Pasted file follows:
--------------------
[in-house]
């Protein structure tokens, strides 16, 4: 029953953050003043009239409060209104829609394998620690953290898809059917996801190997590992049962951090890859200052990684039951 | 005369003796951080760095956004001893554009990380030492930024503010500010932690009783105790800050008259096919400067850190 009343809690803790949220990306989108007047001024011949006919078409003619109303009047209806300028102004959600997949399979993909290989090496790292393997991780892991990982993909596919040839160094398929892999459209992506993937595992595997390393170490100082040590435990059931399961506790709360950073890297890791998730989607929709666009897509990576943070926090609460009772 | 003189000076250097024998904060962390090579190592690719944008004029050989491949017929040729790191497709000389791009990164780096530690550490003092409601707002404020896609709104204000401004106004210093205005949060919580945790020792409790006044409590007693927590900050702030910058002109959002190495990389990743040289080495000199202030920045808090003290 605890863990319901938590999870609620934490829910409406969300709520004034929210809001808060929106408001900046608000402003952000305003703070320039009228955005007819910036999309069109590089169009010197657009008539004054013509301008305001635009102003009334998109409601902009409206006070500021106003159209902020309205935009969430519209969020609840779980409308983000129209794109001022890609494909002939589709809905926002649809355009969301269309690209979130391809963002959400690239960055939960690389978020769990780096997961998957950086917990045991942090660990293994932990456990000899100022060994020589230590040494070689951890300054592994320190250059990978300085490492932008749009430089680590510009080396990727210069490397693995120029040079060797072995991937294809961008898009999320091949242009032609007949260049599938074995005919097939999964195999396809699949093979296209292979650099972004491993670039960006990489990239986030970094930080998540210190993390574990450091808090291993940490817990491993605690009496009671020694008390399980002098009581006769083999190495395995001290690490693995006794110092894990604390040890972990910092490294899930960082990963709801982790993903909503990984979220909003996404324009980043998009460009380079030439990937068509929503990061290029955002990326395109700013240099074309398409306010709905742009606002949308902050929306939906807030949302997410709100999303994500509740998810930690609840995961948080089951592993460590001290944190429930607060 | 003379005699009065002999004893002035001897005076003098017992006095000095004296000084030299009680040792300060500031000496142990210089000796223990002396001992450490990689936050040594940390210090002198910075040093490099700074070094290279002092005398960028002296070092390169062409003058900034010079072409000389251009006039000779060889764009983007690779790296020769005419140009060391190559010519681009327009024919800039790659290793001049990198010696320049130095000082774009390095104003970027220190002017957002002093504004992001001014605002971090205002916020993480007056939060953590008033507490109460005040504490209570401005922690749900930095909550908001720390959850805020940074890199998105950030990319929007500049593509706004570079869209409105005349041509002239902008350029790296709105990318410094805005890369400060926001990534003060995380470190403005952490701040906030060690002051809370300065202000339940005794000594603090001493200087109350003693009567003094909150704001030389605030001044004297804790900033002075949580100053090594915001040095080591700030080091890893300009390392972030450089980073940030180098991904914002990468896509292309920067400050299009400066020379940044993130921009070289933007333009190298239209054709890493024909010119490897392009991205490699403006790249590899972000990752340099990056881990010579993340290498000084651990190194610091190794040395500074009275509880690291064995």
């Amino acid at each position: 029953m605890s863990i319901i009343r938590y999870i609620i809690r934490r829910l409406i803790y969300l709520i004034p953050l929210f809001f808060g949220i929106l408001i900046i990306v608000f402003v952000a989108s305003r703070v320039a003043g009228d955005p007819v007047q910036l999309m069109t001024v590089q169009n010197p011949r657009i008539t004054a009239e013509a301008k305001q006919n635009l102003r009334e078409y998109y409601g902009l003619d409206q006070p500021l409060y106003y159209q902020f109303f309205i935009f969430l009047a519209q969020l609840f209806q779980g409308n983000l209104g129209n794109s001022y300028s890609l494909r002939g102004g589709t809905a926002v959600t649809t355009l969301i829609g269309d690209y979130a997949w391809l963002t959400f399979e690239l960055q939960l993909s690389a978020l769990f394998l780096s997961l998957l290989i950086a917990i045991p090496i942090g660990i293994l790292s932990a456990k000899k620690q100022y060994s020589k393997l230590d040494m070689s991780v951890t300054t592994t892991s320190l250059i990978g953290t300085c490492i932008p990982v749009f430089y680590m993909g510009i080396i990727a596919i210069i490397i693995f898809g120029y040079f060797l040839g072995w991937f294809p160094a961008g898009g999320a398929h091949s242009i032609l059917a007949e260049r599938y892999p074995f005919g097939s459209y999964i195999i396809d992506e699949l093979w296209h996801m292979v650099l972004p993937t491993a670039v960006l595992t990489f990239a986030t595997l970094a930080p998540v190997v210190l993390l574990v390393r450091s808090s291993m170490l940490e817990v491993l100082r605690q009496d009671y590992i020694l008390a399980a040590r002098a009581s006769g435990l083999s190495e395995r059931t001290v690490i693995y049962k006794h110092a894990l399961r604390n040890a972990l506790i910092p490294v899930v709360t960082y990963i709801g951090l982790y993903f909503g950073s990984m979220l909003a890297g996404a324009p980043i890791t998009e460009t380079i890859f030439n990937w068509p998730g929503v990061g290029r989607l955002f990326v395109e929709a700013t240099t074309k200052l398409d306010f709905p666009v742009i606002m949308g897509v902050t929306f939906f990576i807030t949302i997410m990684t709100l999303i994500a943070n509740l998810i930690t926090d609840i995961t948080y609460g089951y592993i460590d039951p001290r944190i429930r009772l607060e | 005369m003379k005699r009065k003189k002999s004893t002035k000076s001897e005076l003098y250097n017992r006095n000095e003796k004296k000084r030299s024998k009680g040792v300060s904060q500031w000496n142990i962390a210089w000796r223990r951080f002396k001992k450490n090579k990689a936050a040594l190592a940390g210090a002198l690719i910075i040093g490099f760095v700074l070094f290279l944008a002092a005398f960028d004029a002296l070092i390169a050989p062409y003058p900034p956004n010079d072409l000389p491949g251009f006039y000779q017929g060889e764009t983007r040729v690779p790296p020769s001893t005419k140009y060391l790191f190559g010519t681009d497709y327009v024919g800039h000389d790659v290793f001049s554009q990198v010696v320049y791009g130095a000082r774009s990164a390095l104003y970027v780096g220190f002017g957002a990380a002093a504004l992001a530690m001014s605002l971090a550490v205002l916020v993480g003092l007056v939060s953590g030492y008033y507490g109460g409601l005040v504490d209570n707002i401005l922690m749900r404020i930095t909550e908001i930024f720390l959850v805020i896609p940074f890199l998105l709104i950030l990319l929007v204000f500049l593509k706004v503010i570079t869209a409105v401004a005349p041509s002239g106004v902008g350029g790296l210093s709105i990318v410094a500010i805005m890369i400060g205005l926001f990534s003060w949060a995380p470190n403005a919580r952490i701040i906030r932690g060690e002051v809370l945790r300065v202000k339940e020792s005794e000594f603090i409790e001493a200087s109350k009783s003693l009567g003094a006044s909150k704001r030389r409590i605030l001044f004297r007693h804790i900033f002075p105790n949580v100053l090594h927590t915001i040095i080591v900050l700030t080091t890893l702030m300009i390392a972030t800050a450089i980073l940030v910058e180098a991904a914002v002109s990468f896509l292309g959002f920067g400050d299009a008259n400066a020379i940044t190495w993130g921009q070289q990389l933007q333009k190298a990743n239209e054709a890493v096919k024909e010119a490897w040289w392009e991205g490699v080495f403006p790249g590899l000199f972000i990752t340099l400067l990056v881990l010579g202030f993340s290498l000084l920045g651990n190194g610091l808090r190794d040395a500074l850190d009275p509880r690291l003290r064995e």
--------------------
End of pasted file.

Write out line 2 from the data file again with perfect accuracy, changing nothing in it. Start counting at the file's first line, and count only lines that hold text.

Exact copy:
């Protein structure tokens, strides 16, 4: 029953953050003043009239409060209104829609394998620690953290898809059917996801190997590992049962951090890859200052990684039951 | 005369003796951080760095956004001893554009990380030492930024503010500010932690009783105790800050008259096919400067850190 009343809690803790949220990306989108007047001024011949006919078409003619109303009047209806300028102004959600997949399979993909290989090496790292393997991780892991990982993909596919040839160094398929892999459209992506993937595992595997390393170490100082040590435990059931399961506790709360950073890297890791998730989607929709666009897509990576943070926090609460009772 | 003189000076250097024998904060962390090579190592690719944008004029050989491949017929040729790191497709000389791009990164780096530690550490003092409601707002404020896609709104204000401004106004210093205005949060919580945790020792409790006044409590007693927590900050702030910058002109959002190495990389990743040289080495000199202030920045808090003290 605890863990319901938590999870609620934490829910409406969300709520004034929210809001808060929106408001900046608000402003952000305003703070320039009228955005007819910036999309069109590089169009010197657009008539004054013509301008305001635009102003009334998109409601902009409206006070500021106003159209902020309205935009969430519209969020609840779980409308983000129209794109001022890609494909002939589709809905926002649809355009969301269309690209979130391809963002959400690239960055939960690389978020769990780096997961998957950086917990045991942090660990293994932990456990000899100022060994020589230590040494070689951890300054592994320190250059990978300085490492932008749009430089680590510009080396990727210069490397693995120029040079060797072995991937294809961008898009999320091949242009032609007949260049599938074995005919097939999964195999396809699949093979296209292979650099972004491993670039960006990489990239986030970094930080998540210190993390574990450091808090291993940490817990491993605690009496009671020694008390399980002098009581006769083999190495395995001290690490693995006794110092894990604390040890972990910092490294899930960082990963709801982790993903909503990984979220909003996404324009980043998009460009380079030439990937068509929503990061290029955002990326395109700013240099074309398409306010709905742009606002949308902050929306939906807030949302997410709100999303994500509740998810930690609840995961948080089951592993460590001290944190429930607060 | 003379005699009065002999004893002035001897005076003098017992006095000095004296000084030299009680040792300060500031000496142990210089000796223990002396001992450490990689936050040594940390210090002198910075040093490099700074070094290279002092005398960028002296070092390169062409003058900034010079072409000389251009006039000779060889764009983007690779790296020769005419140009060391190559010519681009327009024919800039790659290793001049990198010696320049130095000082774009390095104003970027220190002017957002002093504004992001001014605002971090205002916020993480007056939060953590008033507490109460005040504490209570401005922690749900930095909550908001720390959850805020940074890199998105950030990319929007500049593509706004570079869209409105005349041509002239902008350029790296709105990318410094805005890369400060926001990534003060995380470190403005952490701040906030060690002051809370300065202000339940005794000594603090001493200087109350003693009567003094909150704001030389605030001044004297804790900033002075949580100053090594915001040095080591700030080091890893300009390392972030450089980073940030180098991904914002990468896509292309920067400050299009400066020379940044993130921009070289933007333009190298239209054709890493024909010119490897392009991205490699403006790249590899972000990752340099990056881990010579993340290498000084651990190194610091190794040395500074009275509880690291064995």